fire safety education is very much a part of these guys' jobs and they have absolutely no right to refuse to do it because they don't happen to like the group that they're educating. should muslim firemen then be entitled to refuse to attend a fire at the offices of a zionist charity or even to hand out fire safety leaflets there? should jewish firemen then be entitled to refuse to hand out fire safety leaflets at a meeting of the british national party?

to sum up - they would be asked to do this at any type of event and it is discriminatory for them to claim that this was somehow a breach of their rights.

b'shalom

bananabrain
 
I noticed in the article about concern on behalf of the firefighters of being harassed. It seems that there have been 162 reported acts of violence against Strathclyde firefighters while on duty in the passed 12 months.
-source-

Notice the date for this new administration--July 20, 2006. It seems this is a new policy.
http://www.strathclydefire.org/news/showitem.asp?NewsID=131

It seems to me that there is more than immediately meets the eye, here.
 
bananabrain said:
paul, everyone is entitled to the protection of the fire safety services, regardless of their personal opinion. you surely don't expect firemen to ask people's opinions before rescuing them, do you? and shouldn't the same go for educating them?

fire safety education is very much a part of these guys' jobs and they have absolutely no right to refuse to do it because they don't happen to like the group that they're educating. should muslim firemen then be entitled to refuse to attend a fire at the offices of a zionist charity or even to hand out fire safety leaflets there? should jewish firemen then be entitled to refuse to hand out fire safety leaflets at a meeting of the british national party?

to sum up - they would be asked to do this at any type of event and it is discriminatory for them to claim that this was somehow a breach of their rights.

b'shalom

bananabrain

if what you say is true, you will see from my post i agree with you.

i just don't know if it's true that they would be asked to attend other such events, like an anti gay parade of some sort for example.

was this the firemen being forced to do something to promote something against their beleifs, or are the firemen in the wrong, i don't know.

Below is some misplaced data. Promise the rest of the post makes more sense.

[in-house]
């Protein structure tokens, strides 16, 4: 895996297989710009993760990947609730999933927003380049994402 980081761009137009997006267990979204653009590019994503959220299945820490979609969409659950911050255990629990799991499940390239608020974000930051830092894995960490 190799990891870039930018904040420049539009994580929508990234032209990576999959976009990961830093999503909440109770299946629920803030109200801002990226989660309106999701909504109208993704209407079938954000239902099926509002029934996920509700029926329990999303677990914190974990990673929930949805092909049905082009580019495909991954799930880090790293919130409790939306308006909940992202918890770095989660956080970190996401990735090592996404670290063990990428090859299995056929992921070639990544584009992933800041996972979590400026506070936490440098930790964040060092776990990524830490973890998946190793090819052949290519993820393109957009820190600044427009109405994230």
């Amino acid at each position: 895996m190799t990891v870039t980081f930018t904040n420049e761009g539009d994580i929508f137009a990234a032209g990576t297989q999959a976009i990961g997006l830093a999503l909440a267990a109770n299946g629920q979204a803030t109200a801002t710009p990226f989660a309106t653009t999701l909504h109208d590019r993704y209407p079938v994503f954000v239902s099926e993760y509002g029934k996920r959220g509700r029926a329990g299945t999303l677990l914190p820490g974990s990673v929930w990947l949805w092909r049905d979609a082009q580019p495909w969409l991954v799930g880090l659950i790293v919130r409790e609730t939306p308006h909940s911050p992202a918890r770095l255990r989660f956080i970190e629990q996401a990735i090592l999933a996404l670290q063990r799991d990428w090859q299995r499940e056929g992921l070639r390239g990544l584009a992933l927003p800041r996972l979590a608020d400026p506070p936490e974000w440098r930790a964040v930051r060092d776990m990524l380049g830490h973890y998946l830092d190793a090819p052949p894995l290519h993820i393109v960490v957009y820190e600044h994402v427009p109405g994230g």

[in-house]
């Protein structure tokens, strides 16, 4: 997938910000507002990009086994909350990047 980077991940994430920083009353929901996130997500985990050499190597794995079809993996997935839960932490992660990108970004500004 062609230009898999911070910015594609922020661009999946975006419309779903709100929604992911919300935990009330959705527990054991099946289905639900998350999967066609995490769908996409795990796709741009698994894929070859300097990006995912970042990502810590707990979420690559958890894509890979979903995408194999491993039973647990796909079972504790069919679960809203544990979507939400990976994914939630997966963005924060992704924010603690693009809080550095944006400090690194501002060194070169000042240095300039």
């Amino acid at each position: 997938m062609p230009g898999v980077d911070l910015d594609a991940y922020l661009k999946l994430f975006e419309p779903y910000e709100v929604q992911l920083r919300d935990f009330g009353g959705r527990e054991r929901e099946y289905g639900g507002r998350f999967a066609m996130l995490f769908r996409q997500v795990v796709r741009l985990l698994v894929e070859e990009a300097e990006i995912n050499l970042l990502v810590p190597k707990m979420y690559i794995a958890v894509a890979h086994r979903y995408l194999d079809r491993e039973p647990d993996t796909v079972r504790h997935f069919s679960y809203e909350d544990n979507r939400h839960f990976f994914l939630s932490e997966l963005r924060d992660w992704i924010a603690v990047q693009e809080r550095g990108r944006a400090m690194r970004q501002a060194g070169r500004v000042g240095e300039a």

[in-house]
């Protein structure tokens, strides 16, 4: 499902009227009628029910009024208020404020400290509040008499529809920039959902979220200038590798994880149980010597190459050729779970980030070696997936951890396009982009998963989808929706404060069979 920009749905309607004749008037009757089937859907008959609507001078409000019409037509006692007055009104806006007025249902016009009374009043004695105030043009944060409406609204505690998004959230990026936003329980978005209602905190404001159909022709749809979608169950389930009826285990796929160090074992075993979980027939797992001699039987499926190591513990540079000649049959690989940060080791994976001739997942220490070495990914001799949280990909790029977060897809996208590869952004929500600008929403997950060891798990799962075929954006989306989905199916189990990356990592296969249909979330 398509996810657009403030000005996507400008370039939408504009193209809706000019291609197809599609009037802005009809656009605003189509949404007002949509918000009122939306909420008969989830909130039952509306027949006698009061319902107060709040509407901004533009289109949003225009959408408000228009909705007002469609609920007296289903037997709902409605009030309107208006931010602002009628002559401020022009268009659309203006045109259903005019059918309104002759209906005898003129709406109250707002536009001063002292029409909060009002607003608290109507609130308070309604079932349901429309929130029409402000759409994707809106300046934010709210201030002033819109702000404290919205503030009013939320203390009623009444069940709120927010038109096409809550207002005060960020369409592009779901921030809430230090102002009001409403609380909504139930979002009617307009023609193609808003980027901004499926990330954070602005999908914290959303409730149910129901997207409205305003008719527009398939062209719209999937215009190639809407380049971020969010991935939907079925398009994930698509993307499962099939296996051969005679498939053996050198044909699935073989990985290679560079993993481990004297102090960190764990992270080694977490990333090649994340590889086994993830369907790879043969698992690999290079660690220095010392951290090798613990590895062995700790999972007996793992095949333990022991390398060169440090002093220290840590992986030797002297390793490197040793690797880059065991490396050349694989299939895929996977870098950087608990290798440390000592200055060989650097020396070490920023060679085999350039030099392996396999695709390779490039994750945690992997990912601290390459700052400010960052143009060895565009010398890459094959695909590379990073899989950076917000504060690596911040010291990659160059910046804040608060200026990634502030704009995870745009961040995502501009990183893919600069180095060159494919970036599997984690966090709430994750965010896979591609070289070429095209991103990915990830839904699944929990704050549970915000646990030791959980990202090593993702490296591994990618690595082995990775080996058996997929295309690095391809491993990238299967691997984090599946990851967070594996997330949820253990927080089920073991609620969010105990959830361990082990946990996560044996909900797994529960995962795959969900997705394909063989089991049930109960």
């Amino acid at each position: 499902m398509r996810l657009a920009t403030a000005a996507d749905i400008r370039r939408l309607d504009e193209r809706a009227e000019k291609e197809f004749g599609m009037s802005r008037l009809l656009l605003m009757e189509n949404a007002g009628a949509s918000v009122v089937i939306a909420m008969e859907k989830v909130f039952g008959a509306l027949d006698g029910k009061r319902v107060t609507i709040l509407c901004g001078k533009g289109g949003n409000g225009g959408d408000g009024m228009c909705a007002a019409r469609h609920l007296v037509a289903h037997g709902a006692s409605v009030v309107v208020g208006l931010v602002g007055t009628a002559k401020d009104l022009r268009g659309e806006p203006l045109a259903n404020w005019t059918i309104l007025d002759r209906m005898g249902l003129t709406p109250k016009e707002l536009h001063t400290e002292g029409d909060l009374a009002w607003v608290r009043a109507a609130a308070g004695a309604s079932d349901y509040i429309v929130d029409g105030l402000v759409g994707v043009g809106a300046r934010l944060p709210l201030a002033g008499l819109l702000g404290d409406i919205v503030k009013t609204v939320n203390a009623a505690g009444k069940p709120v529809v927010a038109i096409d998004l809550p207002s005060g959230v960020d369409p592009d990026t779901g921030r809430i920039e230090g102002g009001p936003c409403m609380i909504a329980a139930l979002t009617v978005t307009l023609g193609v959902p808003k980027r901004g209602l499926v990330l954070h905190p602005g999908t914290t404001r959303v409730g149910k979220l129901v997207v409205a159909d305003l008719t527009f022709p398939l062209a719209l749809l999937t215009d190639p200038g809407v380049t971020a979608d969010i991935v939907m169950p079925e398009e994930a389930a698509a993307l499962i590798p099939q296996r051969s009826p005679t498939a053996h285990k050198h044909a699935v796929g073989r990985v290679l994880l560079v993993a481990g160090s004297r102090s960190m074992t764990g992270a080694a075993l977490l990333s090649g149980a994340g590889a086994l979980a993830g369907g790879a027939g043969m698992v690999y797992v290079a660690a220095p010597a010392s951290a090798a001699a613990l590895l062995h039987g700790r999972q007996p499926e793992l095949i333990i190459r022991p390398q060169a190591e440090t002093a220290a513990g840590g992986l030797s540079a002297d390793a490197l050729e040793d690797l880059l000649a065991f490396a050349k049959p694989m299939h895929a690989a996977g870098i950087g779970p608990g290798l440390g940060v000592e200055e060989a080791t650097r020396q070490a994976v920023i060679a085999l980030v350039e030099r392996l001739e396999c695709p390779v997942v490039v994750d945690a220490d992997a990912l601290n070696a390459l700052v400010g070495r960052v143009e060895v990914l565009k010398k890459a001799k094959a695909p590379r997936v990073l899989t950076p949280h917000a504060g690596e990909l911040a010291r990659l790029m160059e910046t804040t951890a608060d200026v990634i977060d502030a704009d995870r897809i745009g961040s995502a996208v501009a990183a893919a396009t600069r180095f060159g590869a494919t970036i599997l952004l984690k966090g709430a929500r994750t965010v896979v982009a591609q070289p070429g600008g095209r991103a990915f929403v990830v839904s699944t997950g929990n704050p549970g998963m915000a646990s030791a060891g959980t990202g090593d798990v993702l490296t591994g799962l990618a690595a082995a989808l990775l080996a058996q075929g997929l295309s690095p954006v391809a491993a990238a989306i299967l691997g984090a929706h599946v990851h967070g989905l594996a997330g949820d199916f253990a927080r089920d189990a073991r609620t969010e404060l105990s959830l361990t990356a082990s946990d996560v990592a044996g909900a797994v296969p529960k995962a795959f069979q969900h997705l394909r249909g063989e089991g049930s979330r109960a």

you tell me the firemen where in the wrong from what you say.
i would think the firemen would be in a better position to beable to judge this.

bananabrain,
do you have some experience, or proof of what you say is true, or is it just your opinion?
 
seattlegal said:
I noticed in the article about concern on behalf of the firefighters of being harassed. It seems that there have been 162 reported acts of violence against Strathclyde firefighters while on duty in the passed 12 months.
-source-

Notice the date for this new administration--July 20, 2006. It seems this is a new policy.
http://www.strathclydefire.org/news/showitem.asp?NewsID=131

It seems to me that there is more than immediately meets the eye, here.

This is absolutely inexcusable behavior, I agree with you SG, but in light of the topic it seems somewhat Non Sequitur.
 
My bad - the way I read the original report I was under the impression that the gay pride parade had been specifically targeted for "PC" reasons.

However, I've contacted the Press Officer for the Strathclyde fire service, and apparently they try to target any large public event in the city centre for distribution of fire safety information - encouraging people to set up smoke alarms, etc, and invite fire services to help demonstrate ways to protect themselves in the home - and that this is an additional concern for Strathclyde because of a higher incidence of domestic fires in Scotland and England.

So on reviewing my original post, they were indeed performing a general public duty as was expected of them in that sense, as they would have at any large public gathering in the city.